The Latin phrase “Caveat emptor” or “let the buyer beware” is a familiar concept for realtors and buyers and sellers of antiques and plain old junk. Valerie, has had experience with caveat emptor as a real estate agent and as a savant of the second-hand. After giving up a career to stay home with our son, Caleb, she tried her hand at home sales. She was beginning to have some success when she realized that being a part-time agent also meant being a part-time mom. With the arrival of a second son, Jacob, the decision was made and mothering became her profession.
After the boys started school Valerie found time during her day to clean up after the Barbarian hoard and think up ways to earn some cash from home. She bought items at yard sales on Saturday mornings, then sold them on-line. On-line sales were fine but limited to items small enough to be shipped. Using her knowledge of on-line sales, Valerie switched to virtual yard sales where buyers in neighboring towns could haggle and shipping wasn’t required. Things have gone well but one experience really put the “beware” in “buyer beware”.
One afternoon Val called after researching some local estate auctions. A sale near the town of Belle, WV caught her eye and our evening was planned. Arriving ten minutes late, Valerie was in “go mode” by the time we reached the front steps. Valerie registered with the auction house and received her number. There was lots of furniture and the potential to make a little money. The auctioneer announced that the house was about to be sold. After some rapid-fire, bid calling the sale was over and folks started for the door. Valerie and I were confused. “What about the contents?” Valerie asked a fellow next to us. “It already sold,” he replied. Valerie groaned.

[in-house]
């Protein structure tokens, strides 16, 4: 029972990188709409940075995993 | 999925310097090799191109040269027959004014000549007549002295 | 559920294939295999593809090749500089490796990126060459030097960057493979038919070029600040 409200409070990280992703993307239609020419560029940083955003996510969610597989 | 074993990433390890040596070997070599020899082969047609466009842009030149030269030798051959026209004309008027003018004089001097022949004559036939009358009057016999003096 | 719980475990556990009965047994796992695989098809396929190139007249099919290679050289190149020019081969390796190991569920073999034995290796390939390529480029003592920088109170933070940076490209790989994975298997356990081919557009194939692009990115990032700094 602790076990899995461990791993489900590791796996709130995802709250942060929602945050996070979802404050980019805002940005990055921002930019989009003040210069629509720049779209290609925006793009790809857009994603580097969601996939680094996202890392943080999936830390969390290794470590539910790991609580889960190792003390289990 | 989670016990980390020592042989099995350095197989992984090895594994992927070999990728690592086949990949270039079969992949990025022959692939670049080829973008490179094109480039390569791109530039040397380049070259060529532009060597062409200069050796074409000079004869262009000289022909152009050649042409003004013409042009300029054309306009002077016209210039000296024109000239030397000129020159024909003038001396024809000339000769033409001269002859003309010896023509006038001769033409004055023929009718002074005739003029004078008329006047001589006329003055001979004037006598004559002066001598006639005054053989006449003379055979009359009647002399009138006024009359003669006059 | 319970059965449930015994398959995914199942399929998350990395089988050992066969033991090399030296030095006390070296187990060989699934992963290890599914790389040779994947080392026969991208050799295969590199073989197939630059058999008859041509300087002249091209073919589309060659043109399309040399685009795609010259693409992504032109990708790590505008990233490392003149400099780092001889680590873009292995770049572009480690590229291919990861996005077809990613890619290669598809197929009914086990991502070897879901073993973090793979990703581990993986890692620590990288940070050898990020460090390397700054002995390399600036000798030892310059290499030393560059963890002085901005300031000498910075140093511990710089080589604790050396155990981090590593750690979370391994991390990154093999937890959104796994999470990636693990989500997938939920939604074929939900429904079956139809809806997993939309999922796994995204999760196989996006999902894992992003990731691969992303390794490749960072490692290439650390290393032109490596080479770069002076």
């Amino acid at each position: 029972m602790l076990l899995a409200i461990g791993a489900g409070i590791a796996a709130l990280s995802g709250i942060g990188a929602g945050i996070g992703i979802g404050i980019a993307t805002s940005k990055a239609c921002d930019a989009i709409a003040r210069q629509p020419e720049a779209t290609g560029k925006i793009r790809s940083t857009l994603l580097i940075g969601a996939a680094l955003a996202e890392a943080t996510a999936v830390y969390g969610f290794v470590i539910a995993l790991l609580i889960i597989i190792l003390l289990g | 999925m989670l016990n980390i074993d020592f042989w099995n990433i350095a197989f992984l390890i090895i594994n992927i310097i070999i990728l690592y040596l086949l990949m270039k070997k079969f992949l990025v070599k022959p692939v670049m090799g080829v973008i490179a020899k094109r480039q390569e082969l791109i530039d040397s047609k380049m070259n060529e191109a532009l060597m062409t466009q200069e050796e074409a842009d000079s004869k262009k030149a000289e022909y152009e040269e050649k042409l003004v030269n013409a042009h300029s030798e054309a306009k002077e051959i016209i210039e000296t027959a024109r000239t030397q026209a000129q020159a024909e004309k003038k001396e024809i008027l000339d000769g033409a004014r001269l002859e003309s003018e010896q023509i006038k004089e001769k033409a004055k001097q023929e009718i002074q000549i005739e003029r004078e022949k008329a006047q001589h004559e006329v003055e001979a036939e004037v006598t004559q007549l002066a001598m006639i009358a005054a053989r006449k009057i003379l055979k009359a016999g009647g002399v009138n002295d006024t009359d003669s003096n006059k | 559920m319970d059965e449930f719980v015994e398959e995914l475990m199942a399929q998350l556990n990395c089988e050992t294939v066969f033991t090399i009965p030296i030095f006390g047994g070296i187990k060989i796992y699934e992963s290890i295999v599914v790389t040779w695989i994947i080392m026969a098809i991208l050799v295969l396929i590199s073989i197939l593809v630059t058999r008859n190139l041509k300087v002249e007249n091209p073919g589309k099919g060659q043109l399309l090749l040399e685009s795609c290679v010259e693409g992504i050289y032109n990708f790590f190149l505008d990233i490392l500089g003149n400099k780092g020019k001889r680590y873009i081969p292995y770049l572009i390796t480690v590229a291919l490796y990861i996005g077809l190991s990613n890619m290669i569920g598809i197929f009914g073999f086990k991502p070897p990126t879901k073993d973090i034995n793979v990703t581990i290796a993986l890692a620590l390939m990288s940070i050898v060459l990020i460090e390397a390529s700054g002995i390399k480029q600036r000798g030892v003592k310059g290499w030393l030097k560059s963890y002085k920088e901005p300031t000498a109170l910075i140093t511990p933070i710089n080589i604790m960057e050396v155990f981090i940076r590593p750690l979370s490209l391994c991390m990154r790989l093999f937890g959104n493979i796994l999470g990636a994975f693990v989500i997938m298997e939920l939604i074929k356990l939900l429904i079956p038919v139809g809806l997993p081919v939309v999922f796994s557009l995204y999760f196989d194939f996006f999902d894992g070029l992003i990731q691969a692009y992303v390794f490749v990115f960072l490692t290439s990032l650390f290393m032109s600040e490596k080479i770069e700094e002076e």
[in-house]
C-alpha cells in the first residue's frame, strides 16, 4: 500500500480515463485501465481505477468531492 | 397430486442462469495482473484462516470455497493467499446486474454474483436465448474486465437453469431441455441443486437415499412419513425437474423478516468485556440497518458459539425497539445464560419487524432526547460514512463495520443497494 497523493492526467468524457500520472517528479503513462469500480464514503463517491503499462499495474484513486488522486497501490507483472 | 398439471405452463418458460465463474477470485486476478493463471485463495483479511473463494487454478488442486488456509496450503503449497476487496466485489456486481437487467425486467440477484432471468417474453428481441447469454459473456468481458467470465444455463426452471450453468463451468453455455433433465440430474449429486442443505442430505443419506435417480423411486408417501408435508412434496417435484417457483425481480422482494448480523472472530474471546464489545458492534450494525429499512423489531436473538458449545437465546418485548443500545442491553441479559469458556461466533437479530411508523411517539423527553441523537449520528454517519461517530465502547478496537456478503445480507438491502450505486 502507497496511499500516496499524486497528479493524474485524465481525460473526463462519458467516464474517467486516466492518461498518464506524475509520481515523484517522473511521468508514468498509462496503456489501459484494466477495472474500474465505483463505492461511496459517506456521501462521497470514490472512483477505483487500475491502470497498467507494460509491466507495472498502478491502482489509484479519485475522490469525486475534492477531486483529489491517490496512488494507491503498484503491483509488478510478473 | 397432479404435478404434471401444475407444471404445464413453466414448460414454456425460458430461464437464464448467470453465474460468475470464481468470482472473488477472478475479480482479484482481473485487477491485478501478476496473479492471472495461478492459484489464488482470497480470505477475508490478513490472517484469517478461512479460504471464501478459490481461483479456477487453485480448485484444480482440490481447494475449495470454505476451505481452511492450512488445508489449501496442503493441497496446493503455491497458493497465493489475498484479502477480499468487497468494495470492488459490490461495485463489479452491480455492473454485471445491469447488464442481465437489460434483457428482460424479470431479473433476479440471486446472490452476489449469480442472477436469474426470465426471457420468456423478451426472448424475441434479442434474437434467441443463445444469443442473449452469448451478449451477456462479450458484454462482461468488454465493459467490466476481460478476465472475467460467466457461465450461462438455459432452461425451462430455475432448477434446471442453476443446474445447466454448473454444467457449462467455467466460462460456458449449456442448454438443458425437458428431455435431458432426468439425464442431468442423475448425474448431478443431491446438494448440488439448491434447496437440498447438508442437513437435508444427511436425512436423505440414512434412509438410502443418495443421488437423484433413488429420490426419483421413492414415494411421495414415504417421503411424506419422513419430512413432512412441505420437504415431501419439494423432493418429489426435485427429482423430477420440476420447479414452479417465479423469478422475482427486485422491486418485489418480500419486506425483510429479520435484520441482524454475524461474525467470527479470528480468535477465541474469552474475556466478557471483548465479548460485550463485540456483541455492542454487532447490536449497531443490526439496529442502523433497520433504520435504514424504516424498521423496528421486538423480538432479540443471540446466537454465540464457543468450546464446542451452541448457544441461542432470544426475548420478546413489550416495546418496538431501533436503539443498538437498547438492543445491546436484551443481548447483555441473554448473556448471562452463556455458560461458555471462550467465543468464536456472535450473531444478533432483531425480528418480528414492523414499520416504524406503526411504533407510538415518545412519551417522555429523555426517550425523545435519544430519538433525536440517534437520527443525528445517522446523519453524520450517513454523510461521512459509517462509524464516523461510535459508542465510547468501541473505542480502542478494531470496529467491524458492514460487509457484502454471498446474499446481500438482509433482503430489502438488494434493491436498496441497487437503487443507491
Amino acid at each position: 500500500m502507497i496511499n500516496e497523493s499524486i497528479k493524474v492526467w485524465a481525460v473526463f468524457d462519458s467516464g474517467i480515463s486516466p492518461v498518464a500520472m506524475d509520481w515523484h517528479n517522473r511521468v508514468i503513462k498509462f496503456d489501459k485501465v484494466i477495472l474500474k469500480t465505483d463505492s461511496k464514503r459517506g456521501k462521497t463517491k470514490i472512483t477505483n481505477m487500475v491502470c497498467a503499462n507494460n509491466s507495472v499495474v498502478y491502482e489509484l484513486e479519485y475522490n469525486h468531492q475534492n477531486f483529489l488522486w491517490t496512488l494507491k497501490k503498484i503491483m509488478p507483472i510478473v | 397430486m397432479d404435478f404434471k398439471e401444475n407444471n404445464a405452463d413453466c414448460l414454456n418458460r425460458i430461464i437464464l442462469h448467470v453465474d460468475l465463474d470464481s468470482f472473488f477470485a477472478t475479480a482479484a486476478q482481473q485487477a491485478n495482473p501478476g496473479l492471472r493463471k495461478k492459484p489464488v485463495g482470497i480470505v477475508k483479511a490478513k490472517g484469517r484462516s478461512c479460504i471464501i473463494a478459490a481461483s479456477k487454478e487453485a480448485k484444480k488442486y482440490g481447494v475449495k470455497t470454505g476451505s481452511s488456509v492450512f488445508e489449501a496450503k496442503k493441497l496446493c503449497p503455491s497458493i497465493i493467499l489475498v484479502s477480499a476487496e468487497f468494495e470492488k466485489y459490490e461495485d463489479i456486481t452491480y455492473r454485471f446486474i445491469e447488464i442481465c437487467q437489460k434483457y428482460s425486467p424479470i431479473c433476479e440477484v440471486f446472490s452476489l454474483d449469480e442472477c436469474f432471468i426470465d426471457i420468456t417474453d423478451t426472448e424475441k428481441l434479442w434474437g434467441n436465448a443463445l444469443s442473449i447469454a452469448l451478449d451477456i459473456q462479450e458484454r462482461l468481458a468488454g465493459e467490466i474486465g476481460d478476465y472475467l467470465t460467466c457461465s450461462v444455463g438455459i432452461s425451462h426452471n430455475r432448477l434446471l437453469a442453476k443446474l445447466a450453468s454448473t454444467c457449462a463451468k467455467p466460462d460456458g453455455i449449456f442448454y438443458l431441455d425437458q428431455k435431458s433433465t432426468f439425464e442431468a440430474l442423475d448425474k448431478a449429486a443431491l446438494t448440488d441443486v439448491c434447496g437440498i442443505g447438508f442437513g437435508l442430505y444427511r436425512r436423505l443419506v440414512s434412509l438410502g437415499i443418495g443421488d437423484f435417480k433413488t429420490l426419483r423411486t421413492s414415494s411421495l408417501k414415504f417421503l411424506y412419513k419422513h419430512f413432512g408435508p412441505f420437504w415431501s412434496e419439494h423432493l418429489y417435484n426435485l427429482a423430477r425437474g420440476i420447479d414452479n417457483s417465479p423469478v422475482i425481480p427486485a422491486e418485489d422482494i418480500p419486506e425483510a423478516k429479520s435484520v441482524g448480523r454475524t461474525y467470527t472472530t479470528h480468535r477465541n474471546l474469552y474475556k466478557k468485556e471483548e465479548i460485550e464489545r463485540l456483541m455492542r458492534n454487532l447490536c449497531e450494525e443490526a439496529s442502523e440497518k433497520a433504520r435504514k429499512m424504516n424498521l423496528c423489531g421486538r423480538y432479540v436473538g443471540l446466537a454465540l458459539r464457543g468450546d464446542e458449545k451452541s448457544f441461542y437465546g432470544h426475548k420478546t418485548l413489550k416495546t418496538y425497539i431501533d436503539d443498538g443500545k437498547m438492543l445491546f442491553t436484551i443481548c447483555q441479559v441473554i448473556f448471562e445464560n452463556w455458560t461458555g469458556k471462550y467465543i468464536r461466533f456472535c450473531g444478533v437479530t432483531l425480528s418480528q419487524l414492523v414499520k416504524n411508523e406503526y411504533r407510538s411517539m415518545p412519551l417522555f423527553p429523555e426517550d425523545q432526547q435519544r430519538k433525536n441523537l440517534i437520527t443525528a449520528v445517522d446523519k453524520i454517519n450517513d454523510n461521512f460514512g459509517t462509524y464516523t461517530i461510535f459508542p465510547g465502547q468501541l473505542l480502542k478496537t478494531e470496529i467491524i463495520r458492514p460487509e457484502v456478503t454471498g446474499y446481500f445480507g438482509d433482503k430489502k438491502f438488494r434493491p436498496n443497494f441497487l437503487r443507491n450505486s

I got over the lackluster auction pretty quickly. I wasn’t keen on the idea of emptying an entire house on a deadline anyway. But Valerie took it a little harder. A day didn’t go by without a mention of her unrealized profits. “It’s not fair” she would grumble. “That was MY junk” she would whine. It was water under the bridge…or so we thought.
A week later my mother-in-law emailed us a news story that left us dumbfounded. The local police department was investigating something odd at a house auctioned in Belle. While emptying the house, the buyer discovered a mysterious sack. When the “lucky” bidder tugged open the dusty bag, he came face-to-face with…human skulls and other miscellaneous bones!
“Do you think it’s THE house?” we wondered. A follow-up story included a photograph of the house and it was THE house. The homeowner had passed away and there was no explanation for the bones. The news reports added that the police could not rule out some sort of “academic training aids”, but that wasn’t confirmed. Thinking I could have opened that sack gave me the willies, to say the least.
And what was Valerie’s response to the news? “Those were MY skulls!”
If you ever win an auction and find yourself staring at an old, dusty sack in an abandoned house, do what Val does, “Stay calm and junk on!”
Estate adventures and yard sale outings have allowed Valerie to remain a stay-at-home mom and supplement our family’s income, while giving her the thrill of the deal. I’m thankful to have a wife willing to put her career on hold to focus on raising our boys. The words of Proverbs 31 come to mind when I think of her dedication… “She watches over the affairs of her household and does not eat the bread of idleness. Her children arise and call her blessed; her husband also” (NIV).